Just to clarify, there are one page halachic articles that are put out in Yeshiva University from the contributors of Halachipedia and these one page articles have been looked over by Rabbi Mordechai Willig. To view these articles, see the Halachipedia Articles page. However, the content on the website that does not appear in those articles was not looked over by Rabbi Willig.
Choosing a Posek
"Ask your local Orthodox Rabbi" is a common phrase but doesn’t mean that you need to find a posek, usually it means that you need to find a competent Rabbi that will be able to find the relevant established opinions and judge the situation appropriately. If it’s an intricate question which one already investigated and concluded that this question has not been addressed previously, then either go to the posek which you have totally accepted or go to a local Rabbi who will suggest a resolution or refer a specific posek.
This is not a place for your opinion
Halacha is a production of a very long and serious process. Being involved in the process requires work but much more importantly requires a proper attitude towards Halacha. Someone who is filled with the appropriate fear of heaven and serious study is capable of actually learning a halachic topic from the background of the gemaras through the Rishonim, Shulchan Aruch, and Achronim until the lastest Achronim. After completing serious study, then, it’s worthy to try understanding certain opinions and halachas and if need be ask additional questions (after serious thought). Nonetheless, under no circumstances should someone in this situation come to the conclusion that a certain opinion is incorrect and should be discarded. Only a posek who is certified from reliable and reputable Rabbis with Semicha, can come to a halachic decision after arduous study of the topic (as described). Even so, a posek is only able to come to a decision for himself or a questioner (see Choosing a posek) and a single pesak does not clarify the ultimate halacha objectively. Therefore, if an individual feels that he has a opinion on the matter, halachipedia is not the place; if you’re a qualified posek please write it down for yourself and those who ask you, if you’re not a posek, please write down your question and hold onto it until one finds a satisfying resolution either by learning the topic or through inquiring a qualified posek.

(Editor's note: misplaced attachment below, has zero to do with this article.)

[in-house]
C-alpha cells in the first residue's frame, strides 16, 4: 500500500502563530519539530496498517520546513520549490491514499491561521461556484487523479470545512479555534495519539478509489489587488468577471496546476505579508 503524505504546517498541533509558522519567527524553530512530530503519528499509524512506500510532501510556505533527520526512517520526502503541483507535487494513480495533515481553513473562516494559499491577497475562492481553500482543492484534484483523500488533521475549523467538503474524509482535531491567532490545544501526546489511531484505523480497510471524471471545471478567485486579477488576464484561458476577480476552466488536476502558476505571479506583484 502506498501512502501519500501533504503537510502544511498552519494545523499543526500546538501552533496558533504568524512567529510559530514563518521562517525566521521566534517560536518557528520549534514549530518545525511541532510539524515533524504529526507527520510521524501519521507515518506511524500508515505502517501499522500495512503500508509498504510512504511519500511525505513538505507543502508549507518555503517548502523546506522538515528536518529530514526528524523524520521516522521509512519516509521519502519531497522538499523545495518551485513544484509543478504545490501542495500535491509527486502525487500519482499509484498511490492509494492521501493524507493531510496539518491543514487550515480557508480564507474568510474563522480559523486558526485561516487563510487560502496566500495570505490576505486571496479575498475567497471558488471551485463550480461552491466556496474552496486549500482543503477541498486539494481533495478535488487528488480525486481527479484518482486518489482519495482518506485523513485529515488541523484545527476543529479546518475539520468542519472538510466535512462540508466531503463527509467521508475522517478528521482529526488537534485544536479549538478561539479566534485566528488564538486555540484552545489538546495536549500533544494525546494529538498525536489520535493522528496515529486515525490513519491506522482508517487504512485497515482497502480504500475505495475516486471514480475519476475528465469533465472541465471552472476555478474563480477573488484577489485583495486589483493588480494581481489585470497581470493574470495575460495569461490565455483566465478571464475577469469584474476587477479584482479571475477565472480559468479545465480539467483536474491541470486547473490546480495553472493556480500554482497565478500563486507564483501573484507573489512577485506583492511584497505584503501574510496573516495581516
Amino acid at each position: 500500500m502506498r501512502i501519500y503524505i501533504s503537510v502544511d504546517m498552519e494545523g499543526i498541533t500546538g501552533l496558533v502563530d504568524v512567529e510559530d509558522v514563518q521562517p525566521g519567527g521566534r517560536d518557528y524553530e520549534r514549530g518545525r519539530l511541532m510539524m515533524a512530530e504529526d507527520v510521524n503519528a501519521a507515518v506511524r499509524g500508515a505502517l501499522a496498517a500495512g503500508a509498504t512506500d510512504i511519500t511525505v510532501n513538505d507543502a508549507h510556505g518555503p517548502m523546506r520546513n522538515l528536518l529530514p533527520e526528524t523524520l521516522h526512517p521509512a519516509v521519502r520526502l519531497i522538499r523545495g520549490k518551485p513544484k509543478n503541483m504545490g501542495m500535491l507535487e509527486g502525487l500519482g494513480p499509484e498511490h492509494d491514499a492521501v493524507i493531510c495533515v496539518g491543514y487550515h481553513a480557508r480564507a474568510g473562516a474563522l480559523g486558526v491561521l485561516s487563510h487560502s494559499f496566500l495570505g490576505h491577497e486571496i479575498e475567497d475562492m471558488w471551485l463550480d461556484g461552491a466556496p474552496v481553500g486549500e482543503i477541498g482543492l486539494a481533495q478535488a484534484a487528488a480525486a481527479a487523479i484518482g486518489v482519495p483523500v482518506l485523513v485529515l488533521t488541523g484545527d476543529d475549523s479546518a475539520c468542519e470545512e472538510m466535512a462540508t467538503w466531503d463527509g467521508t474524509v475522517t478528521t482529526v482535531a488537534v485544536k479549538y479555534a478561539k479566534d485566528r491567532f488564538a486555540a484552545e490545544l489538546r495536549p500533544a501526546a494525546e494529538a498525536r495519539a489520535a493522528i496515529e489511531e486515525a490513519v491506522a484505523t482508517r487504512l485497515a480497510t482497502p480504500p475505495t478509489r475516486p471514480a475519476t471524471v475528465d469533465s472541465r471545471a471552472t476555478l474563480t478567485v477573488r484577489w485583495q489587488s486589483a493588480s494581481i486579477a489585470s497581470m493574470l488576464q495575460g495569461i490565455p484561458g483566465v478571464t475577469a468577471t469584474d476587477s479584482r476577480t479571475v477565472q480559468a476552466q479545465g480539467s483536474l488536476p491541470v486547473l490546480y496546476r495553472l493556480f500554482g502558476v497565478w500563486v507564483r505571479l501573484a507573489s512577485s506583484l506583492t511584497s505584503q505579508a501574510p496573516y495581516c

Halachipedia is not a posek